Alaska Earthquake 7.0: Anchorage Area Devastated by Aftershocks

Updated On 01 Dec, 2018 Published On

A big earthquake of 7.0 magnitude rocked the state of Alaska on Friday morning, resulting in roads churned up and office workers to run out to the streets in scenes locals.

According to the U.S. Geological Survey, the earthquake was centred about five miles north of the largest city of Alaska, Anchorage.

At a press conference Friday evening, Republican Rep. Donald Young, said that an initial assessment found the earthquake not being deadly.

He said, "We’re quite pleased to report that there’s been no deaths at this time that we know of".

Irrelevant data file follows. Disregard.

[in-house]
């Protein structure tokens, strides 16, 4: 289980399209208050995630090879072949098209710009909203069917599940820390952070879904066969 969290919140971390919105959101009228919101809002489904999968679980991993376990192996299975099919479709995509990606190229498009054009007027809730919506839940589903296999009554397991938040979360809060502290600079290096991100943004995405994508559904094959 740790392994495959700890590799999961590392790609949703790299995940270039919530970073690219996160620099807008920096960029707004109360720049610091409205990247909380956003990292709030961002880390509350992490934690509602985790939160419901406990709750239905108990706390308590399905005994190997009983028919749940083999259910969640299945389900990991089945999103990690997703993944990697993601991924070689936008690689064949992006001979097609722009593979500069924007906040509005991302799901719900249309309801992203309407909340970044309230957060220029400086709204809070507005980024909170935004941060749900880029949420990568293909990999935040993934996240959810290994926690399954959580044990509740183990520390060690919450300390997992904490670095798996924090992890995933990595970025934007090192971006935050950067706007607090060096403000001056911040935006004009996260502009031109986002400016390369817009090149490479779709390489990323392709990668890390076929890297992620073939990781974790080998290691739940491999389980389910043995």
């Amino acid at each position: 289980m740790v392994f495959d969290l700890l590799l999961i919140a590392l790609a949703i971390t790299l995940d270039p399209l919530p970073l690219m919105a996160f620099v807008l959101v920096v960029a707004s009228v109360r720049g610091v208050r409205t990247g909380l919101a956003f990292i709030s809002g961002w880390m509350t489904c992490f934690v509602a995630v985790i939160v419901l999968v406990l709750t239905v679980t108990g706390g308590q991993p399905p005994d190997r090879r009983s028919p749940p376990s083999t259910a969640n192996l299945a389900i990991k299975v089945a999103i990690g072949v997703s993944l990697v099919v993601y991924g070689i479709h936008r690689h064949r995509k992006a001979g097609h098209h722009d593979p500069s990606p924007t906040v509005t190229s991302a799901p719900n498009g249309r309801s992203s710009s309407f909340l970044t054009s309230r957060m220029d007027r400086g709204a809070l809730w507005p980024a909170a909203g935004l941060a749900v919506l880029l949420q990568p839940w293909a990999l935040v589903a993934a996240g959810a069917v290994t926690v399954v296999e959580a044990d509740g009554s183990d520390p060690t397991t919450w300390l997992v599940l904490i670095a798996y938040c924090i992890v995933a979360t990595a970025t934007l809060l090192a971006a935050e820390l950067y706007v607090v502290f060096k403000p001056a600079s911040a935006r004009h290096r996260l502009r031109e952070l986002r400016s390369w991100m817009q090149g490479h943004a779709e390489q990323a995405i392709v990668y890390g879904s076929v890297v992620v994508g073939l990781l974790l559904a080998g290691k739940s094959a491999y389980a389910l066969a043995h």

However, according to Republican Sen. Lisa Murkowski, there was major concern regarding recovery efforts and safety.

She said,

The impact is very real, the impact is very hard, and it will require apparently a great deal of recovery and effort. There are homes without power. There is some concern that you may have gas line breaks that could lead to potential further disasters.

GOP Sen. Dan Sullivan says the state has already experienced major aftershocks, "some above 5.0" magnitude.

Citing a serious concern regarding transportation impact, he said, "Make no mistake, this was a big one. Right now the highways in and out of Anchorage, with the exception of one going up north, are cut off and that’s a big problem for us."

Despite the damage to roads and bridges, according to the FEMA administrator, there were "no reports of any major building collapse."